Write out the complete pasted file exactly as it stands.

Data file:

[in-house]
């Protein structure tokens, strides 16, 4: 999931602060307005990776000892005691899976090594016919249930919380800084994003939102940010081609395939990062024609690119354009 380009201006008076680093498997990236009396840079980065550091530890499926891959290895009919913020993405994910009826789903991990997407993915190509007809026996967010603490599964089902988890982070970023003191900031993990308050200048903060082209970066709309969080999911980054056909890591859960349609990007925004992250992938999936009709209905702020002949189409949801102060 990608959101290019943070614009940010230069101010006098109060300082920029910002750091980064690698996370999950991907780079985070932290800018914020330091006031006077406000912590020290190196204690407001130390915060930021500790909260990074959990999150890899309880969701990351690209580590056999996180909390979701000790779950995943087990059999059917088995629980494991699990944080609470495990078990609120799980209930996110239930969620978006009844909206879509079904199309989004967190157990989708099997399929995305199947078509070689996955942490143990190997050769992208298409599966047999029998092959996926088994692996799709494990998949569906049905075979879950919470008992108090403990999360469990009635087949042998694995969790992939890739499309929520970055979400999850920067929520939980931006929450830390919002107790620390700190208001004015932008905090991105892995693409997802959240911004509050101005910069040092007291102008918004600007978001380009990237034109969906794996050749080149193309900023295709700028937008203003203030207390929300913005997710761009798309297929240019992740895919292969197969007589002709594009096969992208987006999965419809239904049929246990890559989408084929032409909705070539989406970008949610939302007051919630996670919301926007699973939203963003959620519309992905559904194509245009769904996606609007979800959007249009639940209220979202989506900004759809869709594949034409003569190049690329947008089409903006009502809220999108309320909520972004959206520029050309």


[in-house]
């Protein structure tokens, strides 16, 4: 999931602060307005990776000892005691899976090594016919249930919380800084994003939102940010081609395939990062024609690119354009 380009201006008076680093498997990236009396840079980065550091530890499926891959290895009919913020993405994910009826789903991990997407993915190509007809026996967010603490599964089902988890982070970023003191900031993990308050200048903060082209970066709309969080999911980054056909890591859960349609990007925004992250992938999936009709209905702020002949189409949801102060 990608959101290019943070614009940010230069101010006098109060300082920029910002750091980064690698996370999950991907780079985070932290800018914020330091006031006077406000912590020290190196204690407001130390915060930021500790909260990074959990999150890899309880969701990351690209580590056999996180909390979701000790779950995943087990059999059917088995629980494991699990944080609470495990078990609120799980209930996110239930969620978006009844909206879509079904199309989004967190157990989708099997399929995305199947078509070689996955942490143990190997050769992208298409599966047999029998092959996926088994692996799709494990998949569906049905075979879950919470008992108090403990999360469990009635087949042998694995969790992939890739499309929520970055979400999850920067929520939980931006929450830390919002107790620390700190208001004015932008905090991105892995693409997802959240911004509050101005910069040092007291102008918004600007978001380009990237034109969906794996050749080149193309900023295709700028937008203003203030207390929300913005997710761009798309297929240019992740895919292969197969007589002709594009096969992208987006999965419809239904049929246990890559989408084929032409909705070539989406970008949610939302007051919630996670919301926007699973939203963003959620519309992905559904194509245009769904996606609007979800959007249009639940209220979202989506900004759809869709594949034409003569190049690329947008089409903006009502809220999108309320909520972004959206520029050309």